Take That NRA: Australia Shows That Smart Gun Policies Can Make a Big Difference

While conservatives are busying trying to shutdown any debate on gun control following the 45th school shooting this year by yelling about Chicago’s murder rates— apparently unaware that Chicago is the third largest city in the country but not even in the top five cities with the highest murder rate per capita — and reflexively decrying any mention of gun control as a “gun grab,” what if we just entertained their wildest conspiracy theories for just a bit?


A 2015 study found that when guns are used to kill people in the United States, they are overwhelmingly used for murder rather than self-defense. That study found that in 2012, there were only 259 justifiable homicides, or what is commonly referred to as self-defense, compared to 8,342 criminal firearm homicides. In 2008-2012, the report says, guns were used in 42,419 criminal homicides and only 1,108 justifiable homicides.

So if Americans aren’t using their guns for self-defense, does it make sense to do away with the charade of “sensible gun restrictions” talk and just get real about banning at least some guns outright?

Of course, America is awash in guns with approximately one gun for every U.S. citizen, but would examining Australia’s model on guns, as President Obama has suggested, be instructive for our gun violence crisis?

“When Australia had a mass killing … it was just so shocking the entire country said, ‘Well, we’re going to completely change our gun laws,’ and they did. And it hasn’t happened since,” the president recently told comedian Marc Maron.

So let’s put obvious cultural differences aside and examine the claim.

On April 29, 1996, a a 28-year-old man went on a murderous rampage with a rifle in the former Australian colonial town of Port Arthur, Tasmania, killing 35 people and injuring 23 more before eventually being apprehended.

Shocked by the horrific magnitude of the massacre, Australian lawmakers passed sweeping new gun laws in a matter of days — 12 to be exact.

The National Firearms Agreement and Buyback Program, as the package of legislation was called, prohibited the sale of shotguns as well as semiautomatic and self-loading rifles. Waiting periods and safety courses became mandatory for new gun owners and limits on the sale of ammunition were imposed.

Most importantly, perhaps, the legislation allocated $250 million for a gun buyback program, allowing for newly outlawed rifles and shotgun to be destroyed by the Australian government. Ultimately more than 640,000 firearms were either purchased by the Australian government or voluntarily handed in.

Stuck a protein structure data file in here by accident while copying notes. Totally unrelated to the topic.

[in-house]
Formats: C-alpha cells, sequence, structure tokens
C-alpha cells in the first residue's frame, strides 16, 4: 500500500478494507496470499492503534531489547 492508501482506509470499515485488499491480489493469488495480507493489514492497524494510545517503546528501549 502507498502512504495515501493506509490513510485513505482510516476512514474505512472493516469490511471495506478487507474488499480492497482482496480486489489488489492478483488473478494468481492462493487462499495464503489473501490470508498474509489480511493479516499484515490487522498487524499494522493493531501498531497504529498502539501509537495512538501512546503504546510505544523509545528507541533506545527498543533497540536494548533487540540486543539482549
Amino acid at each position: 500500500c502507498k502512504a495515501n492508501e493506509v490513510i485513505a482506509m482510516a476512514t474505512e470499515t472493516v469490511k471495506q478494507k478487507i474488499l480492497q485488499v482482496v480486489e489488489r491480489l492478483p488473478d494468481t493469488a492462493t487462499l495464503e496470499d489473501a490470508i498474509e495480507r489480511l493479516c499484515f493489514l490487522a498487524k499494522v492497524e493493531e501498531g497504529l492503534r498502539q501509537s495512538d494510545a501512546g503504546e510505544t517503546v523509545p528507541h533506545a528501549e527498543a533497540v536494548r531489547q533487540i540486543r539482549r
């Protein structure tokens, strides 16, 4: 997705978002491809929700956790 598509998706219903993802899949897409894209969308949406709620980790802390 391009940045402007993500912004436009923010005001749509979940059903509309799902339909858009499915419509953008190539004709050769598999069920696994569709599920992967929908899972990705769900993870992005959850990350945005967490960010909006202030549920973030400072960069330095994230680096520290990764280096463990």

So did the confiscation work?

A 2012 study estimated  260,000 illegal guns were still in circulation Down Under, and a more recent report from Rupert Murdoch’s NewsCorp (I can sense the eye rolls) found that 37,000 new gun licenses were issued in the last five years, reportedly resulting in no increased gun related crimes.

Of course, under Australia’s reformed gun regulatory scheme, a licensed firearm owner is required to be reevaluated every five years and if authorities discovery any “reliable evidence” of a mental or physical barrier to responsible gun ownership, the license is revoked.

Pretty remarkable statistics.

Of course, mass shootings haven’t been eliminated in Australia. In 2011 three people were killed and three were wounded in the Hectorville siege and last year three people (including the gunman) were killed during the Sydney hostage crisis. But compare those numbers to the 112 people killed during the 13 mass shootings in the 18 years prior to the passage of Australia’s National Firearms Agreement and Buyback Program.

Enjoy this piece?

… then let us make a small request. AlterNet’s journalists work tirelessly to counter the traditional corporate media narrative. We’re here seven days a week, 365 days a year. And we’re proud to say that we’ve been bringing you the real, unfiltered news for 20 years—longer than any other progressive news site on the Internet.

It’s through the generosity of our supporters that we’re able to share with you all the underreported news you need to know. Independent journalism is increasingly imperiled; ads alone can’t pay our bills. AlterNet counts on readers like you to support our coverage. Did you enjoy content from David Cay Johnston, Common Dreams, Raw Story and Robert Reich? Opinion from Salon and Jim Hightower? Analysis by The Conversation? Then join the hundreds of readers who have supported AlterNet this year.

Every reader contribution, whatever the amount, makes a tremendous difference. Help ensure AlterNet remains independent long into the future. Support progressive journalism with a one-time contribution to AlterNet, or click here to become a subscriber. Thank you. Click here to donate by check.

Close
alternet logo

Tough Times

Demand honest news. Help support AlterNet and our mission to keep you informed during this crisis.